Very interesting conversations last week on how INGOs are responding to closing civic space (Chatham House rule, so no more detail than that, I’m afraid). Some headlines:
In India, and probably many other countries, the attack on civil society organizations is just one facet of a wider offensive against liberal democracy and liberal values. Elsewhere it is just one part of the Bolsonaro/Duterte/Trump type assault on any source of criticism and opposition.
It’s not just about governments. In Bangladesh or Pakistan, if you blog, someone could kill you for saying something they disagree with.
Where it got interesting was when we got to the ‘so whats?’.
Firstly the need to be credible/legitimate, necessary in itself and also to help reduce (though not eliminate) the risk of being closed down or worse. For international NGOs, that means ‘being connected with the pain of the country’.
Secondly some more practical advice (also for INGOs)
- Avoid inflammatory job titles like ‘policy’ or ‘advocacy’, let alone ‘campaigns’ – keep things as technical as possible. Tell officials ‘I work on the SDGs’, because no-one understands what they’re about ….. 😉
- Assume you are under surveillance. Use multiple phones.
- ‘Speaking together is better than speaking alone’
- Pay a lot of attention to when it is better to go unbranded, and when, on the contrary, using your brand might afford some protection to partners who are risking their necks
- Invest in getting the right messengers to talk to decision makers – who do they fear or respect? (non-INGO people are often better for this, if you can persuade them to help)
- Be patient and ready to wait for better times – local partners can advise on how they weather the ‘cycle of atrocity and wickedness’, digging in for the long haul, finding ‘pockets of hope and survival.’
- Better monitoring of emerging crises – ‘we can’t wait til someone gets hurt’. Instead look for signs of a ‘progressive weakening of social empathy, polarization and violence’ that can tell you dark days lie ahead.
Third, there is a trade off here that every organization and individual must wrestle with: ‘Do we live with closing space and shut up, in order to maintain access (for example for humanitarian relief), or do we speak out at increased risk?’ At some point, speaking truth to power may be so essential to an organization’s mission and identity (or those of its partners), that risking being banned, exiled etc is necessary – but do so with eyes open, rather than by accident.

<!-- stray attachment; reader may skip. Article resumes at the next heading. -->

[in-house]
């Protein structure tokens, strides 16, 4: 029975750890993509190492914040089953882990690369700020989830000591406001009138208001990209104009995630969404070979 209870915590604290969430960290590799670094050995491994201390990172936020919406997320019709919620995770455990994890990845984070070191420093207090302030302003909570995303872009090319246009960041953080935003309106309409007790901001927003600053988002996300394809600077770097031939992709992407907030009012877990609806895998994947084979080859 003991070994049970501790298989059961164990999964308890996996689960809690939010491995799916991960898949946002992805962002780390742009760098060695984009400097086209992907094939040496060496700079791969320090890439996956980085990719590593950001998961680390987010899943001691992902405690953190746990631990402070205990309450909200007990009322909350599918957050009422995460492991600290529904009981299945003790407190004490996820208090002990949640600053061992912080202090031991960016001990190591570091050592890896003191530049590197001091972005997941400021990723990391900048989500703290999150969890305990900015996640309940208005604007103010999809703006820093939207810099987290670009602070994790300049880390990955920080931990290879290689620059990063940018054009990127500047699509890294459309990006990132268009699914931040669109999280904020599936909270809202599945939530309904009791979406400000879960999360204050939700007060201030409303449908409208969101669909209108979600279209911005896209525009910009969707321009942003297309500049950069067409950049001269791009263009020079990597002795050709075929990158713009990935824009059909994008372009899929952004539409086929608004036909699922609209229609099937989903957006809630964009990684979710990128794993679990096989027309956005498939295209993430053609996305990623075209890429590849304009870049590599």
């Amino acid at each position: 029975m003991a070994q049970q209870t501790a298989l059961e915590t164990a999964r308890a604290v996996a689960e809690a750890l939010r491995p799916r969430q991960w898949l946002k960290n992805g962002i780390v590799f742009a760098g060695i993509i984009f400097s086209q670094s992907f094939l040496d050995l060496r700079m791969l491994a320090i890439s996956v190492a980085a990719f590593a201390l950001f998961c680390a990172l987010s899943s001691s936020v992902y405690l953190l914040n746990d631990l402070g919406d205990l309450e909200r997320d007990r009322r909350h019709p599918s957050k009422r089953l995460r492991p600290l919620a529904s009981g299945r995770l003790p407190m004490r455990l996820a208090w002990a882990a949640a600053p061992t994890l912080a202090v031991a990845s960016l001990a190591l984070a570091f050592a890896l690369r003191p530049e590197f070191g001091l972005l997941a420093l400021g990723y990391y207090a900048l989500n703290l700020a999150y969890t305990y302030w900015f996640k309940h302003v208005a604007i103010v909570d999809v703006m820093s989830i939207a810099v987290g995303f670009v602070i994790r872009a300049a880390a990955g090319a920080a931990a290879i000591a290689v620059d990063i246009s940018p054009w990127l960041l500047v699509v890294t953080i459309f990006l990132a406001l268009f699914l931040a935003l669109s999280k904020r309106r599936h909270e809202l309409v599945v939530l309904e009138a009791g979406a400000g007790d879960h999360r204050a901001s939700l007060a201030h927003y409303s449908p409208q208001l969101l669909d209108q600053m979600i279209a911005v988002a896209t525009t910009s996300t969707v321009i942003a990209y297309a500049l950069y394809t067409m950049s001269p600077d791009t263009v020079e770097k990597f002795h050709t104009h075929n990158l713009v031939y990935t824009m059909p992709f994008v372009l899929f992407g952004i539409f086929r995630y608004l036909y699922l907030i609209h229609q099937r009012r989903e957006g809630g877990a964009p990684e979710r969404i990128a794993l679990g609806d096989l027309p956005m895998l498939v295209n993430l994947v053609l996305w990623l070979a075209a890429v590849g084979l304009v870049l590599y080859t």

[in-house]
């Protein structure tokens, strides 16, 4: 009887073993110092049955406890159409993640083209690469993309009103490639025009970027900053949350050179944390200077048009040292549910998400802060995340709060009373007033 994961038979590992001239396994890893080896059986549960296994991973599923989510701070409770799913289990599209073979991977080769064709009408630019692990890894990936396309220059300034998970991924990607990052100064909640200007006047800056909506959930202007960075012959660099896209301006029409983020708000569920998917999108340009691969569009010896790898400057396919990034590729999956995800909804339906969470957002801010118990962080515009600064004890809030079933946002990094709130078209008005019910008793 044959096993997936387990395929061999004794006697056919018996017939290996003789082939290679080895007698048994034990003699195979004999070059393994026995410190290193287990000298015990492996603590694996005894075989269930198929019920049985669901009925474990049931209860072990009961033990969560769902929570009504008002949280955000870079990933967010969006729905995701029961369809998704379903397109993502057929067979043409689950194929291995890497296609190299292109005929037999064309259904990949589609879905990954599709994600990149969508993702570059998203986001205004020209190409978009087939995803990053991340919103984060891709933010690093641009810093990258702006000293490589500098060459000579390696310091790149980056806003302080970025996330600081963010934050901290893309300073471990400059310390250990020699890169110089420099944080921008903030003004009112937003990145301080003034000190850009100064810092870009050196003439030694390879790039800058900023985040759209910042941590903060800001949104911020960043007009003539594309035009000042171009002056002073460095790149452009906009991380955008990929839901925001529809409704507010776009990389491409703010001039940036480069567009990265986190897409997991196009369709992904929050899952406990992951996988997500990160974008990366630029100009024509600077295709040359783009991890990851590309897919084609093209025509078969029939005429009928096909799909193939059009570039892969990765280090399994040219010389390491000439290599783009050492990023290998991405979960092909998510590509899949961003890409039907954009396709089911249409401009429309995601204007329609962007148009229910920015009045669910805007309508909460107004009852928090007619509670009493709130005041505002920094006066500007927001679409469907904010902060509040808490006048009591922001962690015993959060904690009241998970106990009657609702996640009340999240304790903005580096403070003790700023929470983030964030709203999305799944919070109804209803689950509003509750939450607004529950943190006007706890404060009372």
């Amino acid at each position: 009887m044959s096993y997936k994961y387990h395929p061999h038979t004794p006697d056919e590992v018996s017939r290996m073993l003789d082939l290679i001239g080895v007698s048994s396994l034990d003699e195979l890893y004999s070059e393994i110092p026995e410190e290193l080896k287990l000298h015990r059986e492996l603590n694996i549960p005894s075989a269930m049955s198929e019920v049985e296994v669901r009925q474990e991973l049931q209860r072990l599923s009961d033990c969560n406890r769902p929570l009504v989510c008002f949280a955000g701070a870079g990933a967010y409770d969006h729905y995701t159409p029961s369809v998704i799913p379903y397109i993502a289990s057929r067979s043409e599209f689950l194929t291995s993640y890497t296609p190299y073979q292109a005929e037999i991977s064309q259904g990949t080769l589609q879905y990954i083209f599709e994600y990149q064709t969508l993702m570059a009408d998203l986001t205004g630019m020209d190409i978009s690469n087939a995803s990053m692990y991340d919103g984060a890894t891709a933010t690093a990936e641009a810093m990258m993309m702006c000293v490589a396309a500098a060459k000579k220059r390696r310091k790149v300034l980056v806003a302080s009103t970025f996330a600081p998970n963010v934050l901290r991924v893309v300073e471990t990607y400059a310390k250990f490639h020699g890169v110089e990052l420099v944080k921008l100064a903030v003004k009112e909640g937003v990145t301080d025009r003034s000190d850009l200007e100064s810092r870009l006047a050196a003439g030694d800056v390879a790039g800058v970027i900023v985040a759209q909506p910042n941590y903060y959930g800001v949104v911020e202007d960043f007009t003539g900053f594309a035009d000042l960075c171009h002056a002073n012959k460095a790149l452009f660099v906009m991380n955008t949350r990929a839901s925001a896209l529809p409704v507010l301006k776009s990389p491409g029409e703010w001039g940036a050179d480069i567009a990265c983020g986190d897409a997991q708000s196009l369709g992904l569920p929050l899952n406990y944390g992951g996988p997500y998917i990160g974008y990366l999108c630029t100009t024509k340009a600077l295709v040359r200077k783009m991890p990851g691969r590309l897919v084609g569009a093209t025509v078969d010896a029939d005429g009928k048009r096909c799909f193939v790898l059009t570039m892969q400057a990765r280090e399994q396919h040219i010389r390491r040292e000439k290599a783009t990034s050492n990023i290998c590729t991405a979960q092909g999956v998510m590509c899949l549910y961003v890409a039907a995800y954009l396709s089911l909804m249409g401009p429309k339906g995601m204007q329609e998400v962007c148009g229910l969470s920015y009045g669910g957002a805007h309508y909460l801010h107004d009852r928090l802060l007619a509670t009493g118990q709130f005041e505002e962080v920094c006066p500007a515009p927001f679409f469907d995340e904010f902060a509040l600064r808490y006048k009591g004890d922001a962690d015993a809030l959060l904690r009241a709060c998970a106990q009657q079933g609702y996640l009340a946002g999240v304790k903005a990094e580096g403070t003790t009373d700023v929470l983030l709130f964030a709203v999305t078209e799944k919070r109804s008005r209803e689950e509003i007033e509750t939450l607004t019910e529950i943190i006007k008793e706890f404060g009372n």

If there’s no quick fix, we’re talking about investing in young people and new ideas, including helping build a ‘new culture of politics’ that does not contribute to the levels of entrenched polarization that we now experience.
That poses some big challenges to conventional campaigning. When I got to Oxfam, I was taken to one side and handed the ‘secret sauce’ of a successful campaign – you need a problem, a solution and a villain. Heroes optional.
But what if that recipe, even if it works for an individual campaign, contributes to ongoing polarization and ‘othering’? It’s a bit like the debate on poverty porn – images of malnourished children may raise more money in the short term, but what are their long term impact on norms and politics?
On the other hand, with such a noisy media environment, some kind of ‘let’s all hold hands and imagine a better future’ narrative is likely to sink without trace (as Oxfam found with some of its well intentioned efforts to do ‘positive framing’).
In a follow-up email, one of the participants elaborated on this point:
‘You can’t just put out these ‘let’s all change the world’ statements – ‘everyone….use less energy!’ ‘Everyone….fight inequality’ …you have to create the detailed, local infrastructure and building blocks that make that tangible in people’s daily lives.
My point being, that when we talk about closing civic space we are saying that the civic space we are used to fighting in – the air wars – isn’t working for us any more, and rather than just think of different tactics in that space we have to do the hard work of actually building, creating, carving out the spaces again that we want to use.’